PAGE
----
In the recess, Jaime appeals to Tywin for mercy for his brother (not taking kingslaying as an instant executable offence, for obvious reasons, and clearly seeing that Cersei is the mover behind the trial). Jaime also plays his trump card – with Tyrion dead and Jaime celibate, Tywin has to rely on some non-entity cousins to carry the Lannister name. He offers to give Tywin what he wants – to leave the Kingsguard and give Tywin the grandkids he wants, if he spares Tyrion’s life. Tywin agrees – when found guilty, if Tyrion begs for mercy he gets to join the Nights Watch.
Yeah, this “mercy” is rather limited all things considered.
Jaime takes the deal to Tyrion who points out that Ned Stark was promised the same thing. And the final witness is… Shae. She lies and declares Tyrion and Sansa guilty of plotting to kill Joffrey and adds that Tyrion “stole” her from another knight by violence
Tyrion snaps, wishing he’d never saved the city during the battle of Blackwater and confesses – to the crime of being a dwarf – the same trial he has been under all his life. He adds that though he didn’t kill Joffrey, he wished he had. He continues to rant – and demands trial by combat.
Varys is incredibly ruthless in his realism. His “betrayal” of Tyrion shows the extent of that – he knows what games he has to play, he knows what he’s up against and he doesn’t allow sentiment or loyalty or, well, anything get in the way of that. He’s not a Stark to die nobly for a cause (or die nobly while his cause collapses)
It looks like Tyrion hasn’t really played the Game very much this season, but then he has been given so little chance to. In some ways it emphasises that, for all Tyrion’s great intelligence and skill, part of the reason he uses them so well is because of the immense advantage he gets from being a Lannister – and once those tools are taken from you… well cunning only gets you so far. Also, has Tyrion made some of the mistakes that both his family and Ned did - not having enough true friends of influence and trusting too much? All of course added to the Lannister's other flaw - arrogance. Joffrey sorely deserved that slap, but Tyrion has made enemies left right and centre on the assumption that his family name would provide a shield - and when that shield is removed we see them lining up against him; Lannister pride mixed with Stark honour (unwillingness to allow the cruelties of Joffrey go unquestioned - like so many, Tyrion is just too good for Kings Landing politics). In some ways I also see a parallel with Varys on the trial – Varys isn’t playing a game he can’t win, and nor is Tyrion – he doesn’t even fight the trial. He knows better than to play a game so heavily stacked against him.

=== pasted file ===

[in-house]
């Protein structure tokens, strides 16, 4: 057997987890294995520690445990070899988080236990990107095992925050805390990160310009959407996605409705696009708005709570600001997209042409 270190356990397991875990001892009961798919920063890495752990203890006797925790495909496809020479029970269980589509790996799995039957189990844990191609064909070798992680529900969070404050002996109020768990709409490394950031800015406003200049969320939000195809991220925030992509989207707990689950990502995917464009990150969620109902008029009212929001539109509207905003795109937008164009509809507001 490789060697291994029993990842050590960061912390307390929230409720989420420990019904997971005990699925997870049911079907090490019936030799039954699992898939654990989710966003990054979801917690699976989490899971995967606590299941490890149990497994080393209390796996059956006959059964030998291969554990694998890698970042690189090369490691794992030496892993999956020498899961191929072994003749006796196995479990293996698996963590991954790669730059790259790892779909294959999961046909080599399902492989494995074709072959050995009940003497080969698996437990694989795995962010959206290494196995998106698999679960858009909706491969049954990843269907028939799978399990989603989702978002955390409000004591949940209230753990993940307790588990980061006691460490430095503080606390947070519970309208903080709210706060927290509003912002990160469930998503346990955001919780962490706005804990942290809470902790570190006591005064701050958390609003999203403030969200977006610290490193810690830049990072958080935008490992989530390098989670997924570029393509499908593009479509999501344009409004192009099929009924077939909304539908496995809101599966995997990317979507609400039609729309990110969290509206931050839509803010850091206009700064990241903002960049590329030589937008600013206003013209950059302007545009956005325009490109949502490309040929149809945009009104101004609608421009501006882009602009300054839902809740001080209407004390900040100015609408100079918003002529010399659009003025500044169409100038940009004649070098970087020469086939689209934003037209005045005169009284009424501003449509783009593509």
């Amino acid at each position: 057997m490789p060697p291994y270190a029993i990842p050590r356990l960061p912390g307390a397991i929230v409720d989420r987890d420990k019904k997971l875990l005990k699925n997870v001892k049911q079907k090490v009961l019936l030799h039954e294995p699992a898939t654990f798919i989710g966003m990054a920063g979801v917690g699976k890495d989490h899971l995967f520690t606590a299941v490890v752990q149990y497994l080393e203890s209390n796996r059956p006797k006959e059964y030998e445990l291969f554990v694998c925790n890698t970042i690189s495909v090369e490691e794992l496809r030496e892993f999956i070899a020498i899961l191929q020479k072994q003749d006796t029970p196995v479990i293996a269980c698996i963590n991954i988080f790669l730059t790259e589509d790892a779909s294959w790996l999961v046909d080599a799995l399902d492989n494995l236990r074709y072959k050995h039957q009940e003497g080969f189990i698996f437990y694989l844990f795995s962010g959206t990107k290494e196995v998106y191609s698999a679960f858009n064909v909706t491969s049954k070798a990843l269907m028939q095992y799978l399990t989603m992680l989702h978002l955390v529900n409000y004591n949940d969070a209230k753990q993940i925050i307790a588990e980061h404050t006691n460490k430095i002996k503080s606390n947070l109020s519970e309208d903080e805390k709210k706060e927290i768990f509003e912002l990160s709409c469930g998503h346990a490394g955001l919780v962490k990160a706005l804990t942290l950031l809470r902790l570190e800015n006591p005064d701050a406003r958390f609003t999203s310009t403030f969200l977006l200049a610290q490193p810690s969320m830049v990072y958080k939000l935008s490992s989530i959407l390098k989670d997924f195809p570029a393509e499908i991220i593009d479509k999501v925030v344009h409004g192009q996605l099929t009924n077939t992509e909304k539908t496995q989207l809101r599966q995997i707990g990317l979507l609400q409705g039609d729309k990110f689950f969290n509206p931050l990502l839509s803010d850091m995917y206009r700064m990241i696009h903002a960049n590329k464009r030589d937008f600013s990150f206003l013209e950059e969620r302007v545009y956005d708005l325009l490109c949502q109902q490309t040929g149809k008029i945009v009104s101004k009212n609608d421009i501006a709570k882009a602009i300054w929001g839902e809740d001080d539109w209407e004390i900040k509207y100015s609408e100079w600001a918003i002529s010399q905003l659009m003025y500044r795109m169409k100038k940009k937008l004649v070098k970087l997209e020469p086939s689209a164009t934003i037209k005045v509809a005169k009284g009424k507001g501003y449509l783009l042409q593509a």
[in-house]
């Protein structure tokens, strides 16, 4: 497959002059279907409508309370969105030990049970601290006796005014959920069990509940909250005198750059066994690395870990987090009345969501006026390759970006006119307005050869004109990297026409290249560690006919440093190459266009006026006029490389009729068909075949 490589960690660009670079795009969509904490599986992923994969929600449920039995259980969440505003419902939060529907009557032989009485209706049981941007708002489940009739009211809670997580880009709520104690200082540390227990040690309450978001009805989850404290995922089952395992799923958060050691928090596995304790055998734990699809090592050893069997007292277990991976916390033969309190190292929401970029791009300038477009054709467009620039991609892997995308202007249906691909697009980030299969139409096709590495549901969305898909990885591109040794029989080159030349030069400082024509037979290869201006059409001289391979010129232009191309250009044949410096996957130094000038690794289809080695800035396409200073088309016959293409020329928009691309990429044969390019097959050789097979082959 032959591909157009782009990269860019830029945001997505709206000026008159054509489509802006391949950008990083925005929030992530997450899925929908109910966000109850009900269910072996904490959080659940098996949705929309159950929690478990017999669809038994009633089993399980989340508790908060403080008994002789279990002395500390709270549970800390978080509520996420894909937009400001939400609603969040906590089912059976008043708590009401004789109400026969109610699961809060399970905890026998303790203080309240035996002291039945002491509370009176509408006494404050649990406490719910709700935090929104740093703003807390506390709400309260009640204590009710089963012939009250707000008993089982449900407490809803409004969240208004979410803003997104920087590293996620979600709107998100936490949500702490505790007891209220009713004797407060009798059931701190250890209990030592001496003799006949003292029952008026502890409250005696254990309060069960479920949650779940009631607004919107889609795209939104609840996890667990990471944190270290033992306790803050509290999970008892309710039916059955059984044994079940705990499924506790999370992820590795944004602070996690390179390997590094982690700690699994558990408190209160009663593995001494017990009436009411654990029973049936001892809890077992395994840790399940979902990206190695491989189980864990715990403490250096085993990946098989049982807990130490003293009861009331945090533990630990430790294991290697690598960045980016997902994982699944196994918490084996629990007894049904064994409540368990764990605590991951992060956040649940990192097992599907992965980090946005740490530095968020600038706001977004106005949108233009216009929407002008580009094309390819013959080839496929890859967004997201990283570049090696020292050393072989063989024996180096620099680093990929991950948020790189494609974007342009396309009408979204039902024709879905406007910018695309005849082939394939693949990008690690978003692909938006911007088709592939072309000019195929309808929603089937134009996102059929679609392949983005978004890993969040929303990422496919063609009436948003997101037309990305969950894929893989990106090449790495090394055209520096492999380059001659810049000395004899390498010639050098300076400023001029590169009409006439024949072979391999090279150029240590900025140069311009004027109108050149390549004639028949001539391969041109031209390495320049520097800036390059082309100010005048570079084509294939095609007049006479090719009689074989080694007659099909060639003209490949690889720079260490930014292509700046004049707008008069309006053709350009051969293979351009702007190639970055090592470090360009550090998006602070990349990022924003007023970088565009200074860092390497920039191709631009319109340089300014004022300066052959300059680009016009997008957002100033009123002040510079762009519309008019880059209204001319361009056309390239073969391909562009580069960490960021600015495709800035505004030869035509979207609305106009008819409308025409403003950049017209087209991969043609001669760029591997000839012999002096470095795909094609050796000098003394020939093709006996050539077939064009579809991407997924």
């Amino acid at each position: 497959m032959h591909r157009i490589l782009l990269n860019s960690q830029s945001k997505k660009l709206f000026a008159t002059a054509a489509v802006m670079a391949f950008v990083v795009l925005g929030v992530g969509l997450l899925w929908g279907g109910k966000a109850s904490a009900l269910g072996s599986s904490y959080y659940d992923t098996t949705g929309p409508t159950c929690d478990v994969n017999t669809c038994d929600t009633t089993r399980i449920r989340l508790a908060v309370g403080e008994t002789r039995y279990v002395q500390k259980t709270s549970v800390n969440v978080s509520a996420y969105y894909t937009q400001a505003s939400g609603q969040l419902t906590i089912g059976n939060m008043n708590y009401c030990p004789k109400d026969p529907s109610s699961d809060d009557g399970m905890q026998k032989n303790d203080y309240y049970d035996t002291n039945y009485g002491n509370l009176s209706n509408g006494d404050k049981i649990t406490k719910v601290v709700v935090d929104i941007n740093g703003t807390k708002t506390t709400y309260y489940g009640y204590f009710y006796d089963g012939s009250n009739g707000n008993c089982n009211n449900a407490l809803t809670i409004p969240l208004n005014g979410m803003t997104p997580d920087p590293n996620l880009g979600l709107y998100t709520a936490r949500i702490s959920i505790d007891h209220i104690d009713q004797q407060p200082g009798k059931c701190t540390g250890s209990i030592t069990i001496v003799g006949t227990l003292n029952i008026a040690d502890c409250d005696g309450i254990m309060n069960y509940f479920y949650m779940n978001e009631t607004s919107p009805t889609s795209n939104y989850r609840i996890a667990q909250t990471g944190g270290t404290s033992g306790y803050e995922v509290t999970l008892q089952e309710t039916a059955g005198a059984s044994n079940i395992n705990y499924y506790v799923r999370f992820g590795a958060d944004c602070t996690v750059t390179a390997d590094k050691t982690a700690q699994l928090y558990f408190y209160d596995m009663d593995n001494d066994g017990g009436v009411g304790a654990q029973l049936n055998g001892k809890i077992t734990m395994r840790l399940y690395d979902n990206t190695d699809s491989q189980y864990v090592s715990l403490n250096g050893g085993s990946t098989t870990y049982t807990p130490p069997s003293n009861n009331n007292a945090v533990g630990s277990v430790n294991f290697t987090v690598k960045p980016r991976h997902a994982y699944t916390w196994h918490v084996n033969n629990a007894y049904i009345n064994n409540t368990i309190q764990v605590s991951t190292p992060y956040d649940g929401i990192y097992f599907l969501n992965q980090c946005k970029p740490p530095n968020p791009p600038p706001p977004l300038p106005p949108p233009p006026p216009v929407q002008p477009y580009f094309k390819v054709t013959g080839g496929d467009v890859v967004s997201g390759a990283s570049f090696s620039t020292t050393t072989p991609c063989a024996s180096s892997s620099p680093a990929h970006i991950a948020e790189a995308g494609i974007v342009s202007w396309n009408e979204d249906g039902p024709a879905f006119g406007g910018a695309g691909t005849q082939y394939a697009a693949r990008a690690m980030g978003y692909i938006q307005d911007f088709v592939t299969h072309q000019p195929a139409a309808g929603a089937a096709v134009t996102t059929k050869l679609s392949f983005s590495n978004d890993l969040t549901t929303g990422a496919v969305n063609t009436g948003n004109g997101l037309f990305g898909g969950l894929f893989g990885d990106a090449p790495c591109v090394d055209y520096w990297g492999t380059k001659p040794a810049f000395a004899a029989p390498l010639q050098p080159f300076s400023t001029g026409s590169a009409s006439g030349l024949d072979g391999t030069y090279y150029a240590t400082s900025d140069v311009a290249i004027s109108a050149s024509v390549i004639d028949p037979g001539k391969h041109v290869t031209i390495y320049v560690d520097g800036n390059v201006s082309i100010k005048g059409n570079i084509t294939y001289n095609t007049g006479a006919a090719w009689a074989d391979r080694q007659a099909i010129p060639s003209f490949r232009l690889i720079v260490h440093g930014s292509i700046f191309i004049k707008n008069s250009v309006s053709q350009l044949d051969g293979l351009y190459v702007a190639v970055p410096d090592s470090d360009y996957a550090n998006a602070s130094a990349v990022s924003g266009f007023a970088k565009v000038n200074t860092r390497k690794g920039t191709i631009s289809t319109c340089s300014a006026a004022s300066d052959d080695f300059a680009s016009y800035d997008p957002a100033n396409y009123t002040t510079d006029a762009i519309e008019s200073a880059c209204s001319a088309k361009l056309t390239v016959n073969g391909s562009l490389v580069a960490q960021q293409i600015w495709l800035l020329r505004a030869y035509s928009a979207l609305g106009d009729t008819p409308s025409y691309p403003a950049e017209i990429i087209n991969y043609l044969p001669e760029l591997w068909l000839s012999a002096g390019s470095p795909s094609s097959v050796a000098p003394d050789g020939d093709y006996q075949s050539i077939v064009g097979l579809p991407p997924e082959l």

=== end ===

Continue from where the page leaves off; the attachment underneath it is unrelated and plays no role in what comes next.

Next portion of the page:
Of course, Tyrion is also human and after Shae turned on him and all he did for the Lannisters, I think he’s due a bit of an outburst
This whole episode feels a little distracted – with all that’s going on in the world, we focused on a very few scenes and very little advanced in any of them except Tyrion’s trial – but even then that’s the lion’s share of the episode and still not resolved; but then, this is an epic moment and probably needs the attention. I think Stannis and the Braavosi are an important element because they remind us, while Kings Landing is devoted to this trial, that the ending isn’t set – the implication of the Braavosi loan and the clear labelling of Tywin’s vulnerability remind us that it’s not secure.
Shae is surprising – but I think it’s wise to tamp down first instinct and ask just what does Shae owe Tyrion? Really? She was a prostitute and a maid, paid for her services, owned, and with little options or opportunities. Facing up against the Lannisters, should she really make such powerful enemies for the sake of Tyrion? Why is Tyrion owed such a sacrifice from her? Especially with his dramatic “I must hurt you for your own good” moment.
In other things not going as planned - Daenerys is finding ruling less than fun and not just because it's boring - but because her sweeping proclamations may work for grand gestures, but ruling requires a bit more nuance than that. And Theon has found his grand plans of empire not only failed, but now dramatic turned round into him being a weapon against his father